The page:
Docket No. 77-2752.
Decided July 18, 1978.
Fischer, Franklin Ford (by William C. Potter, Jr.), for plaintiffs.
Kitch Suhrheinrich, P.C. (by James G. Smith and James P. DeClercq), for defendant Henry Ford Hospital.
Plaintiffs appeal by leave from a June 20, 1977, order denying plaintiffs' motion to amend their second amended complaint. The original complaint in this action relates back to an incident in 1970. The facts, as taken from the pleadings of the parties, are briefly these. Plaintiffs' decedent entered defendant hospital during that year for a gall bladder operation. As part of her post-surgical care, decedent was administered intravenous fluid manufactured by defendant Abbott Laboratories. Either because the fluid was improperly administered or improperly manufactured, or for some other reason, decedent contracted a bacterial infection.
It is alleged that other patients at defendant hospital contracted the same type of infection at about the same time, and that the hospital conducted an internal investigation and concluded that the fluid had been administered in a normal fashion. They also allegedly concluded that the fluid was at fault and must have been contaminated when it left the defendant laboratory manufacturer.
The instant action was begun while decedent was still alive and has been carried on by her administrators. Defendant Abbott Laboratories was originally charged with negligence and breach of warranty for allegedly having manufactured and sold contaminated intravenous fluid. Defendant hospital and its administrators were charged with negligence in allegedly having administered contaminated intravenous fluid.
The complaint was first amended on July 18, 1974, after decedent's death. That amendment substituted the present plaintiffs in her place. The complaint was amended a second time on June 4, 1976, to add a claim of certain alleged statutory violations by defendant laboratories in the marketing of the allegedly contaminated intravenous fluid.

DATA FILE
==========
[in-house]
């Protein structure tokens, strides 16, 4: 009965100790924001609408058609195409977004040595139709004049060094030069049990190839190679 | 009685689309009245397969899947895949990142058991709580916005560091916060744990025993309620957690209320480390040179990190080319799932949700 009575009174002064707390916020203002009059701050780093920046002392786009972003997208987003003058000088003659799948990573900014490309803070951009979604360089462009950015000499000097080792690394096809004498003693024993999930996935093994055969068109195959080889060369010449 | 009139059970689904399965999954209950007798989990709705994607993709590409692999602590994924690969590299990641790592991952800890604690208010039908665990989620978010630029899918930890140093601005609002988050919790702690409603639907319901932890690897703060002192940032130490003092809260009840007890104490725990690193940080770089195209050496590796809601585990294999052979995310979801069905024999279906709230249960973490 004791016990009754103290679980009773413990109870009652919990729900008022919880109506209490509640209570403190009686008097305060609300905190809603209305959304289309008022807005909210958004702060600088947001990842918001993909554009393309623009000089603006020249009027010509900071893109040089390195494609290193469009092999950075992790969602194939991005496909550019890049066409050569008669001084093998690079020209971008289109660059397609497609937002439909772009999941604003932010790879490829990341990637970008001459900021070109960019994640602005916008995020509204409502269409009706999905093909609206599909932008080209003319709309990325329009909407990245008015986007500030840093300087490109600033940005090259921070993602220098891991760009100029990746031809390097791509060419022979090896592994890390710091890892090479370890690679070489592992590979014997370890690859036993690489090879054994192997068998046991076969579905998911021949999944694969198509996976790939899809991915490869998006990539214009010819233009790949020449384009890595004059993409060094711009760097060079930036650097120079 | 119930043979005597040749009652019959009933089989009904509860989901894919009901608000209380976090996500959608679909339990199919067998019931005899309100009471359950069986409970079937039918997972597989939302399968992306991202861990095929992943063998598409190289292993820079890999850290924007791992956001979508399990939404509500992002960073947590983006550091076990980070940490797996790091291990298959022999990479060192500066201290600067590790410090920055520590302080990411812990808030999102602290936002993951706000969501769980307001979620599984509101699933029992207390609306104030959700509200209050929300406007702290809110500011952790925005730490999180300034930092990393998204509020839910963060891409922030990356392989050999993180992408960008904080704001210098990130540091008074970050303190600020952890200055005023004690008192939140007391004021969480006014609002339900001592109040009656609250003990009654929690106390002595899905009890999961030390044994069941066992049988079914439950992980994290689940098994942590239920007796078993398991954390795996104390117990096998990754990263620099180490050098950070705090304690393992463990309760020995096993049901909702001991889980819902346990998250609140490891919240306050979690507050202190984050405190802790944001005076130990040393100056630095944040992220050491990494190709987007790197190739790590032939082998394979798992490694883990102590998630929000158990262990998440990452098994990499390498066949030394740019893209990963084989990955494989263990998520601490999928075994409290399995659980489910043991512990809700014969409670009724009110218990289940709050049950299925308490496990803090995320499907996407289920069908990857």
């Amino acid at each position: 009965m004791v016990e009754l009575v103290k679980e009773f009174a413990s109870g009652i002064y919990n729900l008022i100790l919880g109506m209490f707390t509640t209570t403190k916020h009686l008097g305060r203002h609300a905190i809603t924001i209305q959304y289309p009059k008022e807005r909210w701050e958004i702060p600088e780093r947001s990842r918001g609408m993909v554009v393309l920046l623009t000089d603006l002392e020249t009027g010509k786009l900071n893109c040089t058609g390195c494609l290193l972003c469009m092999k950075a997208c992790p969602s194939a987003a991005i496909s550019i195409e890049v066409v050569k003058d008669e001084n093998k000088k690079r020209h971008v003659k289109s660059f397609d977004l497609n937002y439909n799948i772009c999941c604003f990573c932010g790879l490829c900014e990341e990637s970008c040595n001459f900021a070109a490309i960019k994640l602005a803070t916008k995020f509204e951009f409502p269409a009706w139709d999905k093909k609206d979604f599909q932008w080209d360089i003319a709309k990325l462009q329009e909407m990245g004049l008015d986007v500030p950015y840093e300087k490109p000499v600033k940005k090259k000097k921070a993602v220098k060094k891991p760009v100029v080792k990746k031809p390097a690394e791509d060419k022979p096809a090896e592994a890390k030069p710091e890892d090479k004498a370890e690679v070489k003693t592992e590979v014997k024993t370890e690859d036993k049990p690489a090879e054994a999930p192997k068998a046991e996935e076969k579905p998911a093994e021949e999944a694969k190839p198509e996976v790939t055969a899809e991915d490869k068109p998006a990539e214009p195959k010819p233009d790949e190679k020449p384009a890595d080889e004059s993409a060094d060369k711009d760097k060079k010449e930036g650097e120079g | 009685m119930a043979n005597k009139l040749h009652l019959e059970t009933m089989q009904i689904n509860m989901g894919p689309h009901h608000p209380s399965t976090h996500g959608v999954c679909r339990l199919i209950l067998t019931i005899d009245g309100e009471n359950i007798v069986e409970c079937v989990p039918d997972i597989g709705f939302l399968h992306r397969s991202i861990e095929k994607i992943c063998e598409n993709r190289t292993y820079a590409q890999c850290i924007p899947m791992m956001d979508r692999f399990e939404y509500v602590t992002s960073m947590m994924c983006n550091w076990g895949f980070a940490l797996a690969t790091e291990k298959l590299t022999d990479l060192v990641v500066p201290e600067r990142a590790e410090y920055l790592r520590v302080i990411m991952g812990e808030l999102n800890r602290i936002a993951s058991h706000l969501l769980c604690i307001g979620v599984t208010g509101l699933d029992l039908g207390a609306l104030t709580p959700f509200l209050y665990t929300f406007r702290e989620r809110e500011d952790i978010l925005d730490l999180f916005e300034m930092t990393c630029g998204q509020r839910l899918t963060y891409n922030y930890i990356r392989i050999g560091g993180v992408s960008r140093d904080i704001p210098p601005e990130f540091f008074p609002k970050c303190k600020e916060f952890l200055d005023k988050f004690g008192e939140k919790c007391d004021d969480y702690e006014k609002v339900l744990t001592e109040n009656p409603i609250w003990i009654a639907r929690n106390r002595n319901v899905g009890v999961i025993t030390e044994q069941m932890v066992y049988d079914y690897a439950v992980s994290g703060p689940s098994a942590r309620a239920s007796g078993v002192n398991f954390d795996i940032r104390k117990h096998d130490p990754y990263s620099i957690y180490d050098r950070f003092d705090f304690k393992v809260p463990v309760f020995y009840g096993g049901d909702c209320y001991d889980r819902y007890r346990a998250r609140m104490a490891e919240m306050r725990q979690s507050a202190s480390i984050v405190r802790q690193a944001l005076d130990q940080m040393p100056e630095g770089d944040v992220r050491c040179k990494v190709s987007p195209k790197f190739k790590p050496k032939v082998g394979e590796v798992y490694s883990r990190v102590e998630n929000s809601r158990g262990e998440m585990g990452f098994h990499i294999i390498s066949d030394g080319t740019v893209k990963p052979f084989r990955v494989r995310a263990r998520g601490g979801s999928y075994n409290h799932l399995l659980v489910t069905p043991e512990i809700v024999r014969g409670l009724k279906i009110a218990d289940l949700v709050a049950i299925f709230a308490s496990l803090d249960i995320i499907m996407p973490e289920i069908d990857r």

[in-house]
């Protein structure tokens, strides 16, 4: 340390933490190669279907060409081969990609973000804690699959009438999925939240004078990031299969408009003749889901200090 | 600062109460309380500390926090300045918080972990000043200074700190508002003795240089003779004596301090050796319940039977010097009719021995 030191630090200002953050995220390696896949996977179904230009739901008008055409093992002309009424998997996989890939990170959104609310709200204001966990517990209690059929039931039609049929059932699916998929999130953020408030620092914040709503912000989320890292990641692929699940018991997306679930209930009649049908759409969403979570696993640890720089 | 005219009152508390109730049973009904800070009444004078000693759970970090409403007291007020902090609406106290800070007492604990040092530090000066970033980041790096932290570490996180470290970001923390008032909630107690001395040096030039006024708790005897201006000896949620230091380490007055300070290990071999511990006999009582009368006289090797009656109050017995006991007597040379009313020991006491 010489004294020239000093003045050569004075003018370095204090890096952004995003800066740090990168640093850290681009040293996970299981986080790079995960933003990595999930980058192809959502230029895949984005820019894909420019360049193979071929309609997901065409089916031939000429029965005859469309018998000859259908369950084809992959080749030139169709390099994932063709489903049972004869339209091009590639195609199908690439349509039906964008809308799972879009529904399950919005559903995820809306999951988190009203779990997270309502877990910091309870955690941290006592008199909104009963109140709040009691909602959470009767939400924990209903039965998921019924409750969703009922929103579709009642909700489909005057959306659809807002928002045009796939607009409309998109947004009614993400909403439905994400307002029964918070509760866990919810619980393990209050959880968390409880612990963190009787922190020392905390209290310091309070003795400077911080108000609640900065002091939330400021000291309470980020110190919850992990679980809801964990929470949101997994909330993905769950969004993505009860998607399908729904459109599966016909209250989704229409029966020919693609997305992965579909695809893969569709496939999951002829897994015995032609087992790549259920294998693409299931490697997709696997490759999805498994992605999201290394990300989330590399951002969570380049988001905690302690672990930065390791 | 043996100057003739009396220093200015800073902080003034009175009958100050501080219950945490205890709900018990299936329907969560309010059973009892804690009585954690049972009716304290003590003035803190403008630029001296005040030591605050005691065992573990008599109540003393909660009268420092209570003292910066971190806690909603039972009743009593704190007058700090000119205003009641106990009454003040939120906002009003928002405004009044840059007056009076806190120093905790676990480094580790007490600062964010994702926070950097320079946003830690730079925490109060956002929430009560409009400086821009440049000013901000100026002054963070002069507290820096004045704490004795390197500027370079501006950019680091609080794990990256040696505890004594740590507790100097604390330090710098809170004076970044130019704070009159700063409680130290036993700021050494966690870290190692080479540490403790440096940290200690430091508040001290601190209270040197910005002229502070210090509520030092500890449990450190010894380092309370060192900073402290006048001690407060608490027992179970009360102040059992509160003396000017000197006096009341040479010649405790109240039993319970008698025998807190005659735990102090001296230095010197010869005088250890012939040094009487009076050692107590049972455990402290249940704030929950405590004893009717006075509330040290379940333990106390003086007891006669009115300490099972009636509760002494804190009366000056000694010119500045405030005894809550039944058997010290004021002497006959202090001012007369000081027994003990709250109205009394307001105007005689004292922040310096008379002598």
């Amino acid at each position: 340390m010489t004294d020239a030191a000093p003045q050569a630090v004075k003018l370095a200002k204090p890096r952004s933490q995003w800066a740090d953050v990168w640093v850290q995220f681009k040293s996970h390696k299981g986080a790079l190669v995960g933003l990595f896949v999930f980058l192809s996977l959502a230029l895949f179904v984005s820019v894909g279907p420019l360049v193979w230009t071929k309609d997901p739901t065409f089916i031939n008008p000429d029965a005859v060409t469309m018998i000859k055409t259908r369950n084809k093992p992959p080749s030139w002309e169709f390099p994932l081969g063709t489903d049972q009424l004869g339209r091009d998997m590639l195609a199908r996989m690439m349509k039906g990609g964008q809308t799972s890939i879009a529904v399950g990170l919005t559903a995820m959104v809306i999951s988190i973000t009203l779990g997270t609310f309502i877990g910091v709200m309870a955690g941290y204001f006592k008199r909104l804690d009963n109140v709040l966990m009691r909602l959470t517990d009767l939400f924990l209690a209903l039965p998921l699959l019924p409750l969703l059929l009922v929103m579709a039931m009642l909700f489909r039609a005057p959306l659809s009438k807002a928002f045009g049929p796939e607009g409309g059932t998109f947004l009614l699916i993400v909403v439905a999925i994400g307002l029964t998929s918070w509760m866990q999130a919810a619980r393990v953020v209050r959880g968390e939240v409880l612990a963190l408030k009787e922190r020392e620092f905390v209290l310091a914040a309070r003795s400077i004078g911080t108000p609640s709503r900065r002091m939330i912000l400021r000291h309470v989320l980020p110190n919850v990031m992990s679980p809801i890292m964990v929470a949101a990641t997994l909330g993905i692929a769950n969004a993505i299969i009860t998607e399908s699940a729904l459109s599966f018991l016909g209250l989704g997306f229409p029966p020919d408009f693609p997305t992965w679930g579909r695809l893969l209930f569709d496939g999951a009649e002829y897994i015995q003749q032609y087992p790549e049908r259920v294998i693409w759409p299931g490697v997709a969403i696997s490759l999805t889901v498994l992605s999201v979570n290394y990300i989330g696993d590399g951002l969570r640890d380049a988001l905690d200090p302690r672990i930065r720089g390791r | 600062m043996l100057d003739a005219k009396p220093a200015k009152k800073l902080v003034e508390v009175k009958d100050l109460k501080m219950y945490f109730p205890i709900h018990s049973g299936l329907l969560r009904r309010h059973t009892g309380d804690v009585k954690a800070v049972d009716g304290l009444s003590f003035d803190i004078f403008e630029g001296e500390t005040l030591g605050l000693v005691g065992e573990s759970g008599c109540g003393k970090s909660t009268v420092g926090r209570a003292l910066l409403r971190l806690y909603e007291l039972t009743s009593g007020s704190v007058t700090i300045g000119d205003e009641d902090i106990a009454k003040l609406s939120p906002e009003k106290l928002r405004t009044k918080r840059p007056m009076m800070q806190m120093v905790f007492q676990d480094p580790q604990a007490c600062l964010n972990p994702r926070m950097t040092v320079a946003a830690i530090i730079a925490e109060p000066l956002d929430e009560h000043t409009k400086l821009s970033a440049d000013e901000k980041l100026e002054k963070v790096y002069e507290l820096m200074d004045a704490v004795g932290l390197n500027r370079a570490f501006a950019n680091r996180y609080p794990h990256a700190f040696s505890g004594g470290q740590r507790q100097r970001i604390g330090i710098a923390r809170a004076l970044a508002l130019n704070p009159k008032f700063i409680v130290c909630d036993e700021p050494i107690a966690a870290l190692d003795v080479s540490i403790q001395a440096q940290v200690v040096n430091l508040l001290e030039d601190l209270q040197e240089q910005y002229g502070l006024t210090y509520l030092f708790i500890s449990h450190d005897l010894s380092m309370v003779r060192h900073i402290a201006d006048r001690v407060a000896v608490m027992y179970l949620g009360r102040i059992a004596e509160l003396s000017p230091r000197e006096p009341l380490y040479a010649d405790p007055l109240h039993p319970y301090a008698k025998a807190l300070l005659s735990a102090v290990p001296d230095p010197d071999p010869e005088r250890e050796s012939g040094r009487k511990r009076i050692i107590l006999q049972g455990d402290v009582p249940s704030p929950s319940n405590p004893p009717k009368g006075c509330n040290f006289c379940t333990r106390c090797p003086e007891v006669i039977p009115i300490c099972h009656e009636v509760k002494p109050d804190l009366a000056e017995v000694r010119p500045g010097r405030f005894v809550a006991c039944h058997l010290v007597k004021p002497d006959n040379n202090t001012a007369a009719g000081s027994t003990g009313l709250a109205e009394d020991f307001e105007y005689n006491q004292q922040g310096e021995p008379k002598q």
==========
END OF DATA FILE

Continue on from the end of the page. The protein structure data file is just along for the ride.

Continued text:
During discovery, counsel for defendant laboratories took the position that the bacteria contracted by decedent was hospital-acquired through improper handling of otherwise uncontaminated fluid. Plaintiffs were unsuccessful in their attempts to obtain copies of all data prepared during the defendant hospital's investigation of the incident. Leave to appeal the trial court's denial of plaintiffs' motion to produce was denied by this Court on May 21, 1976, and by the Supreme Court on May 6, 1977.
Plaintiffs then sought to amend the complaint at a pre-trial hearing on May 24, 1977, to add an alternative allegation that the bacteria contracted by decedent might also have been caused by negligent administration of intravenous fluid by defendant hospital. The motion was denied in an order of June 20, 1977, on the ground that it stated a new theory. From that denial, plaintiffs appeal by leave granted.
On appeal, plaintiffs contend that there was no showing that allowing the amendment of the complaint would prejudice defendants, and, therefore, the trial court erred in denying plaintiffs' motion to amend. We would agree.
The decision of whether to allow or deny a motion to amend a complaint is within the trial court's discretion. However, that discretion is not unlimited, and "`in the absence of any apparent or declared reason — such as undue delay, bad faith or dilatory motive on the part of the movant, repeated failure to cure deficiencies by amendments previously allowed, undue prejudice to the opposing party by virtue of allowance of the amendment, futility of amendment, etc. — the leave sought should, as the rules require, "freely given"'". In denying a motion to amend, the court must state specific reasons why justice would not be served if the amendment were allowed.
In the instant case, the trial court explained his reason for denying plaintiffs' motion to amend as follows:
"THE COURT: It seems to me you are in effect starting a whole new lawsuit, a whole new cause of action and these matters have to be resolved some place.
"I will deny your motion."
We hold that the above statement is not sufficient to constitute findings of fact as to why justice would not be served if the amendment had been allowed. Nor are we convinced from a review of the record that granting of the motion would have resulted in undue prejudice to defendants. The plaintiffs' motion to amend the second amended complaint should have been and is hereby granted. The case is remanded to the trial court for further proceedings.
Goldsmith v Moskowitz, supra.
Reversed and remanded.